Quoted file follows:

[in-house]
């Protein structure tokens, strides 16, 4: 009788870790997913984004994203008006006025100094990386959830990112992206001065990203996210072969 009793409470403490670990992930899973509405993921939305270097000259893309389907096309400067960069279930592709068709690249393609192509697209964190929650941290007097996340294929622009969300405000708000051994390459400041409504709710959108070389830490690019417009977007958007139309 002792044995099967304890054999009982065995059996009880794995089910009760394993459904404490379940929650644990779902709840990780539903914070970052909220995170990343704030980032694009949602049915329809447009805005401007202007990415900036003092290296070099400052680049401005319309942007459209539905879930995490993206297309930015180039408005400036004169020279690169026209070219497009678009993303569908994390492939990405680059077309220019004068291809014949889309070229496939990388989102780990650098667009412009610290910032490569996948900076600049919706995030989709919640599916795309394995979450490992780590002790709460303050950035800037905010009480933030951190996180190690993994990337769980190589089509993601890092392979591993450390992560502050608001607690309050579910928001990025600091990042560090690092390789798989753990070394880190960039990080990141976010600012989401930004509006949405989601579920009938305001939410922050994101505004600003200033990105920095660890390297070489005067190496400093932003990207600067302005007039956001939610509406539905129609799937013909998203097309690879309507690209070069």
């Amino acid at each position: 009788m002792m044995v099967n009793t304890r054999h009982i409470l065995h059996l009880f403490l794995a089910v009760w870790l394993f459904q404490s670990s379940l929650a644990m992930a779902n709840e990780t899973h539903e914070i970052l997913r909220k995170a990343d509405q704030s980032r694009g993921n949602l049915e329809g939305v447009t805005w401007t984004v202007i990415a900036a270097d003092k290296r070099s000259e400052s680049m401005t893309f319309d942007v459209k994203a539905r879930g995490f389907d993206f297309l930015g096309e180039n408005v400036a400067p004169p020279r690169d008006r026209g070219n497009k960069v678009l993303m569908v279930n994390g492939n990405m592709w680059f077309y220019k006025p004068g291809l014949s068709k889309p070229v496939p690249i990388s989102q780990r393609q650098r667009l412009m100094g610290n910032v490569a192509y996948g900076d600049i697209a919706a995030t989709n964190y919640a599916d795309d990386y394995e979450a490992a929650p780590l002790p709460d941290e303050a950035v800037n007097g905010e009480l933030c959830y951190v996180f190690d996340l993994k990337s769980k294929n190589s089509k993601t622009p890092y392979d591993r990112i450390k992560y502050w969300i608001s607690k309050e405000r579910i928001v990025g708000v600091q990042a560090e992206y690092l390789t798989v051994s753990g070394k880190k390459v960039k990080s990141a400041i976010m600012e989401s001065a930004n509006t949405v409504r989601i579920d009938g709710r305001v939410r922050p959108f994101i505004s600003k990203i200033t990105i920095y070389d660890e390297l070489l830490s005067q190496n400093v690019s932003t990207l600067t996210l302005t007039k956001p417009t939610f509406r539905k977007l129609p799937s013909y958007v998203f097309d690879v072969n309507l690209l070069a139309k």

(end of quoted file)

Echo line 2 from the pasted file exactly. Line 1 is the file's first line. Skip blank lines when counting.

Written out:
């Protein structure tokens, strides 16, 4: 009788870790997913984004994203008006006025100094990386959830990112992206001065990203996210072969 009793409470403490670990992930899973509405993921939305270097000259893309389907096309400067960069279930592709068709690249393609192509697209964190929650941290007097996340294929622009969300405000708000051994390459400041409504709710959108070389830490690019417009977007958007139309 002792044995099967304890054999009982065995059996009880794995089910009760394993459904404490379940929650644990779902709840990780539903914070970052909220995170990343704030980032694009949602049915329809447009805005401007202007990415900036003092290296070099400052680049401005319309942007459209539905879930995490993206297309930015180039408005400036004169020279690169026209070219497009678009993303569908994390492939990405680059077309220019004068291809014949889309070229496939990388989102780990650098667009412009610290910032490569996948900076600049919706995030989709919640599916795309394995979450490992780590002790709460303050950035800037905010009480933030951190996180190690993994990337769980190589089509993601890092392979591993450390992560502050608001607690309050579910928001990025600091990042560090690092390789798989753990070394880190960039990080990141976010600012989401930004509006949405989601579920009938305001939410922050994101505004600003200033990105920095660890390297070489005067190496400093932003990207600067302005007039956001939610509406539905129609799937013909998203097309690879309507690209070069």